/ GEAR: New Products this week

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Below is a summary of the Latest Product News added to UKClimbing's Gear section in the last week:

[METEOR III, 1 kb]Petzl METEOR® III: Ultralight helmet 31-May-07
A lightweight helmet with good ventilation and adjustable. Polycarbonate shell with an expanded polystyrene layer. You won't notice that you are wearing it. CE - UIAA.
* read more...

The UKC Gear pages also have independent reviews from registered users - send us your review.
sutty on 04 Jun 2007
In reply to UKC Gear:

Not one for the alps, or anywhere that stonefall is likely. A friend may have died wearing one of those when a stone about 2cm diameter hit his helmet resulting in a fractured skull. with this helmet it may have gone right through the skull into the brain.
Looks ok for grit or cycling or canoeing.
In reply to sutty:

> Looks ok for grit or cycling or canoeing.

It passes the UIAA top impact test like other helmets on the market, whilst its not designed or tested for either cycling or canoeing. You're may be a very experienced climber Sutty, but I think I'll take the UIAA over what you think it "looks ok" for.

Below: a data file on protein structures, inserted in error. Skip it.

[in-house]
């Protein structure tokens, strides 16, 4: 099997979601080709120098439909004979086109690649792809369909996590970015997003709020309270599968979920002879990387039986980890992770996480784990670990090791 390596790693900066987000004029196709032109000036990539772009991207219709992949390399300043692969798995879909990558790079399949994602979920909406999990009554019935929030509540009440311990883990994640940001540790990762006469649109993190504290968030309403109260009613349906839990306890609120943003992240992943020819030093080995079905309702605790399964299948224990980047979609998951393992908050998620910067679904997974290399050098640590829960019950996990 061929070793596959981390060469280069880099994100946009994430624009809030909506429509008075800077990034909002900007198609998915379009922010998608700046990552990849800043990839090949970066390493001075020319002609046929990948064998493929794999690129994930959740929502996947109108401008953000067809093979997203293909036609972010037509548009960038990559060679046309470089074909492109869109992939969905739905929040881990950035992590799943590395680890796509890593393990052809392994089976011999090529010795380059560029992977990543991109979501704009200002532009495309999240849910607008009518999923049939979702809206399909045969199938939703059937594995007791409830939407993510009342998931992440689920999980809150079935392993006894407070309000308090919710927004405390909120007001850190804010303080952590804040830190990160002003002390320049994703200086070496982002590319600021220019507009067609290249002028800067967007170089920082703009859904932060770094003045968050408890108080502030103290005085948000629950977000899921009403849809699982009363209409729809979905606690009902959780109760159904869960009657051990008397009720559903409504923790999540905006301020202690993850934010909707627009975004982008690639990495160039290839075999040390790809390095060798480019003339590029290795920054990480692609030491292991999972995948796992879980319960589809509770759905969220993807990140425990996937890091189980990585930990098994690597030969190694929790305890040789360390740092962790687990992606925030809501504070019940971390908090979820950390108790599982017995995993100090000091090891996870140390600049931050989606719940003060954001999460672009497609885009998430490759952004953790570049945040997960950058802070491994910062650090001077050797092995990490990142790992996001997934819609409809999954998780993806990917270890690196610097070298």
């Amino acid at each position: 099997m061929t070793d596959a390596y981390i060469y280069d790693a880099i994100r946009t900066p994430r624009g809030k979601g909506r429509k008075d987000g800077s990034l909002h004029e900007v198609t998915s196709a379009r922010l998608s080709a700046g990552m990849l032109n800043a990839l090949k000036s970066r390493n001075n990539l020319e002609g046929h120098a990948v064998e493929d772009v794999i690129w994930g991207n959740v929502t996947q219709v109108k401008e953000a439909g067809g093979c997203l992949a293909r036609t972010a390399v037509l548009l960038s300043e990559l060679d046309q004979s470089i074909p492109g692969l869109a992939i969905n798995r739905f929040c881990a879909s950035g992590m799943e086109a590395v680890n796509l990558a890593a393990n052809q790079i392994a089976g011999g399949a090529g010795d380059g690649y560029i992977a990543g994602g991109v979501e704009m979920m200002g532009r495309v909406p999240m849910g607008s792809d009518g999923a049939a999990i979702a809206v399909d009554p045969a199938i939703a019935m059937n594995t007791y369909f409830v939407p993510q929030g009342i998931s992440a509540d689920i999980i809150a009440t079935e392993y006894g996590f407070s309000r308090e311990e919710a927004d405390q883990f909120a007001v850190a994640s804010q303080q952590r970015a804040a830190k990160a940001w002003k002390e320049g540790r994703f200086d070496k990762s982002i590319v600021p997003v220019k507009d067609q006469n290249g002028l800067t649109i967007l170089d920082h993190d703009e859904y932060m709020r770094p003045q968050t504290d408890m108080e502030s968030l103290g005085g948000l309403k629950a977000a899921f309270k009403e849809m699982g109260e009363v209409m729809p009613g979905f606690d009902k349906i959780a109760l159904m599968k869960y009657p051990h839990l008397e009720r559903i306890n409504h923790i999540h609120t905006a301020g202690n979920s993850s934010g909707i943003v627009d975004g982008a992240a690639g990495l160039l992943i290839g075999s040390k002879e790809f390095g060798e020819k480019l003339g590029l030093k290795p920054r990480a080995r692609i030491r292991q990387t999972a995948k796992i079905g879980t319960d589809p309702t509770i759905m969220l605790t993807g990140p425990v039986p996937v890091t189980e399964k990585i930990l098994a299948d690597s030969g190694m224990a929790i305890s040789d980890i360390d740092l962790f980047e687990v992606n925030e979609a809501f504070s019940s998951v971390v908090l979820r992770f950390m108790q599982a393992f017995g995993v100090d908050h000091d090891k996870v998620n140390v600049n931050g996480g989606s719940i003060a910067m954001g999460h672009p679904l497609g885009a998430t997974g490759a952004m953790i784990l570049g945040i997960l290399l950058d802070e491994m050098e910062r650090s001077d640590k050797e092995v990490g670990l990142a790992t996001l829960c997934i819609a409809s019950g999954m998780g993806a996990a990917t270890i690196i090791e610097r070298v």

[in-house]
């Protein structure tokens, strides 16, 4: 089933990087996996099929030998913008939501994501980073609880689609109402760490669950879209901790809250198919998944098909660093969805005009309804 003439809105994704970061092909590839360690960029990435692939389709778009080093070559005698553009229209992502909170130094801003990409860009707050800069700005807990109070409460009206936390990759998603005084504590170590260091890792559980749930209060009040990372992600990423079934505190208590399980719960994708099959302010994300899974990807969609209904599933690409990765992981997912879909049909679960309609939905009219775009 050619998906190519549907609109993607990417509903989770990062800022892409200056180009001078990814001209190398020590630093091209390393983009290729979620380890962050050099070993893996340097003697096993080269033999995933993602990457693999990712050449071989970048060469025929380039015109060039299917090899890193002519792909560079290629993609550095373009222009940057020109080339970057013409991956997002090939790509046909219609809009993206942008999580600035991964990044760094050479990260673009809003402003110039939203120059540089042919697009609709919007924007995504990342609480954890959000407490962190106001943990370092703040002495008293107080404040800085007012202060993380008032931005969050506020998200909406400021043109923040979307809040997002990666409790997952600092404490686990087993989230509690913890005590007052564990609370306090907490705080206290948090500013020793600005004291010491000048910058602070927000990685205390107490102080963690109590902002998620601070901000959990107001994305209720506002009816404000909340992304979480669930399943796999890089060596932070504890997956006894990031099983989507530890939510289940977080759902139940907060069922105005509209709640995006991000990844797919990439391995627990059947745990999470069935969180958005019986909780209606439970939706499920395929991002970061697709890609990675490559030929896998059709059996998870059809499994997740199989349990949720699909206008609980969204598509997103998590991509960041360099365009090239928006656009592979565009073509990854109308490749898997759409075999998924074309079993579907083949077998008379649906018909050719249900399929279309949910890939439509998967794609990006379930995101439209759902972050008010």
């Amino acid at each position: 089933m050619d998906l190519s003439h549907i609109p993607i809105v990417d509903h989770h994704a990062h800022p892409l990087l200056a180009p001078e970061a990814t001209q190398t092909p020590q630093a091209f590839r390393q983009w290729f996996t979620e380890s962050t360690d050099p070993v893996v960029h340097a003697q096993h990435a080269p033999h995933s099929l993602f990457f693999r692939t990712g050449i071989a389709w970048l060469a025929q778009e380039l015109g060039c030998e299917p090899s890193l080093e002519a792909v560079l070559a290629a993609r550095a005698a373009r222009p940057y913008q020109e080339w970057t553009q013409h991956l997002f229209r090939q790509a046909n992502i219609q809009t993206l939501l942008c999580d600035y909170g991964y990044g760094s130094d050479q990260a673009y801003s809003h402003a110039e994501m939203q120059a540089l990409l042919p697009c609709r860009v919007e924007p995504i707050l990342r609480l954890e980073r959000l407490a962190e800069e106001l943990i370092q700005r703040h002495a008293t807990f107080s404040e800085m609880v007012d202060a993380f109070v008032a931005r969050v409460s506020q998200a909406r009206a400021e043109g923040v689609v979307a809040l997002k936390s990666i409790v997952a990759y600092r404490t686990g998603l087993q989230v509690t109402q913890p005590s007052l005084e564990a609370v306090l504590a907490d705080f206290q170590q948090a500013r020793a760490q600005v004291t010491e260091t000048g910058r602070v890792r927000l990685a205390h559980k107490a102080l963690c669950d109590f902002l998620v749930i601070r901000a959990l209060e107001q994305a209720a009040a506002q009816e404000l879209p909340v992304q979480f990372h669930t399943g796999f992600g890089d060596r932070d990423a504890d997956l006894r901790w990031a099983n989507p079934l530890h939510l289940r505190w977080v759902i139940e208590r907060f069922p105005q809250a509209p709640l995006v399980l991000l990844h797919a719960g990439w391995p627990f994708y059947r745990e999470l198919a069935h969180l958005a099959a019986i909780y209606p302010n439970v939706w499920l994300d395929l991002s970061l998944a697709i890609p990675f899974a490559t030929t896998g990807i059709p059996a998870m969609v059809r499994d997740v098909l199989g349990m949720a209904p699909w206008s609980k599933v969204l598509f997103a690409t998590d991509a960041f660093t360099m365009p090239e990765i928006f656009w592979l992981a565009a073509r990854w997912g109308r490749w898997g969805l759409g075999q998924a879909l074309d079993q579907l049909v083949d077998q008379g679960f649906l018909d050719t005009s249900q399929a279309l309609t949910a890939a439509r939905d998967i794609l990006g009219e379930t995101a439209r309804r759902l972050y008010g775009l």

Michael Ryan - on 04 Jun 2007
In reply to sutty:

Sutty, try to avoid ill-informed speculation.
sutty on 04 Jun 2007
In reply to Mick Ryan - UKClimbing.com:

I look at the picture, see the holes and think it is crap for alpine climbing, just my opinion though.

Toby, UIAA seem to have it wrong in my opinion IF they say it is suitable for alpine use.

I bet not many people buy them for winter climbing either.

As I said, suitable for cragging.

I do hope this website is not going down the road of the mags, not wanting to upset manufacturers due to advertising.

Come on Petzl, your right to comeback and put me right.

TRip - on 04 Jun 2007
In reply to TobyA: They look great bits of Kit.

even better like this though: http://www.urbanrock.com/products_detail.php?CatId=334&PId=2266